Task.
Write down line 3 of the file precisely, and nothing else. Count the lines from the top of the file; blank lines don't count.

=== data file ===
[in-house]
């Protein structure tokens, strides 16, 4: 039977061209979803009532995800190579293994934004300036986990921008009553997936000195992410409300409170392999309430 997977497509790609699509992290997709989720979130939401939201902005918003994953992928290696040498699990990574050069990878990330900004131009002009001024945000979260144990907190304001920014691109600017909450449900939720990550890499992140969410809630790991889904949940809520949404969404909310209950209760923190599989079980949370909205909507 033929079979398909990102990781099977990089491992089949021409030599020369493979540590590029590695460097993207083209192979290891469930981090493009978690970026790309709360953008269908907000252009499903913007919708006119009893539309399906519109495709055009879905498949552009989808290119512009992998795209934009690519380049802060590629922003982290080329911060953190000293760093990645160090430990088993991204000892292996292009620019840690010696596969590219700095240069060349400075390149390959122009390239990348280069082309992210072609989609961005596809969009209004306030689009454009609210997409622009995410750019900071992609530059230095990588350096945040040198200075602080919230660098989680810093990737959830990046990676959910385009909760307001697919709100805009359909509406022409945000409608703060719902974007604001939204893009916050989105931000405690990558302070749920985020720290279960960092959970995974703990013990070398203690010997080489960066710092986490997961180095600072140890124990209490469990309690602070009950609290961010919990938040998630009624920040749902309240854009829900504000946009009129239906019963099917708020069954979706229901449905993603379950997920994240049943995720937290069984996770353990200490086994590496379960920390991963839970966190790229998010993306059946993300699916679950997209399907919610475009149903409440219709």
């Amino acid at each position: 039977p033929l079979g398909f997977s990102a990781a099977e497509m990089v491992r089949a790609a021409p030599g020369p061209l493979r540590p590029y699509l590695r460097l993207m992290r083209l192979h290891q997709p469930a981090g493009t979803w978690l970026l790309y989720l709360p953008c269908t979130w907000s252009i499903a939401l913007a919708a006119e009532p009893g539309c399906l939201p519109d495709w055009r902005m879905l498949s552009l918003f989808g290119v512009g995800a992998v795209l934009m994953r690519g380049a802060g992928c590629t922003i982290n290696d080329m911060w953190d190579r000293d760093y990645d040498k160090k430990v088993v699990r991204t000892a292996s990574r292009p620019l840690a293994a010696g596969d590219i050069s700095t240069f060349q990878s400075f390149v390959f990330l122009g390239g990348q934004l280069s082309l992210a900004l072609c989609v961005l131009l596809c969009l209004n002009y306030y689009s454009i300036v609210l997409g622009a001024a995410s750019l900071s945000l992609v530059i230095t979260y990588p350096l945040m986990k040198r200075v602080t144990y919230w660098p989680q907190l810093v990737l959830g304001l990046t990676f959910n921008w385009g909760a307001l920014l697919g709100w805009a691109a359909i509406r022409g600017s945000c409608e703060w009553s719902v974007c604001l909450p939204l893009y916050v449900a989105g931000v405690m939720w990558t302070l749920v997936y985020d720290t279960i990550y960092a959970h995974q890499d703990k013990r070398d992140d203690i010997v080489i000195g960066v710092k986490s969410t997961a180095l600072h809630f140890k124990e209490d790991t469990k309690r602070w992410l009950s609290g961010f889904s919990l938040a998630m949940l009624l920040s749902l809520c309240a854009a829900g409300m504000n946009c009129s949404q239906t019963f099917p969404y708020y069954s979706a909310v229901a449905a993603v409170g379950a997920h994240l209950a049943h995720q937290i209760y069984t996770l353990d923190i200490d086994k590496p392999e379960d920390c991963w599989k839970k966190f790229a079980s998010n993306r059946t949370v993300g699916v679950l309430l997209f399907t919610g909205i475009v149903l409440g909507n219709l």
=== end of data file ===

């Amino acid at each position: 039977p033929l079979g398909f997977s990102a990781a099977e497509m990089v491992r089949a790609a021409p030599g020369p061209l493979r540590p590029y699509l590695r460097l993207m992290r083209l192979h290891q997709p469930a981090g493009t979803w978690l970026l790309y989720l709360p953008c269908t979130w907000s252009i499903a939401l913007a919708a006119e009532p009893g539309c399906l939201p519109d495709w055009r902005m879905l498949s552009l918003f989808g290119v512009g995800a992998v795209l934009m994953r690519g380049a802060g992928c590629t922003i982290n290696d080329m911060w953190d190579r000293d760093y990645d040498k160090k430990v088993v699990r991204t000892a292996s990574r292009p620019l840690a293994a010696g596969d590219i050069s700095t240069f060349q990878s400075f390149v390959f990330l122009g390239g990348q934004l280069s082309l992210a900004l072609c989609v961005l131009l596809c969009l209004n002009y306030y689009s454009i300036v609210l997409g622009a001024a995410s750019l900071s945000l992609v530059i230095t979260y990588p350096l945040m986990k040198r200075v602080t144990y919230w660098p989680q907190l810093v990737l959830g304001l990046t990676f959910n921008w385009g909760a307001l920014l697919g709100w805009a691109a359909i509406r022409g600017s945000c409608e703060w009553s719902v974007c604001l909450p939204l893009y916050v449900a989105g931000v405690m939720w990558t302070l749920v997936y985020d720290t279960i990550y960092a959970h995974q890499d703990k013990r070398d992140d203690i010997v080489i000195g960066v710092k986490s969410t997961a180095l600072h809630f140890k124990e209490d790991t469990k309690r602070w992410l009950s609290g961010f889904s919990l938040a998630m949940l009624l920040s749902l809520c309240a854009a829900g409300m504000n946009c009129s949404q239906t019963f099917p969404y708020y069954s979706a909310v229901a449905a993603v409170g379950a997920h994240l209950a049943h995720q937290i209760y069984t996770l353990d923190i200490d086994k590496p392999e379960d920390c991963w599989k839970k966190f790229a079980s998010n993306r059946t949370v993300g699916v679950l309430l997209f399907t919610g909205i475009v149903l409440g909507n219709l």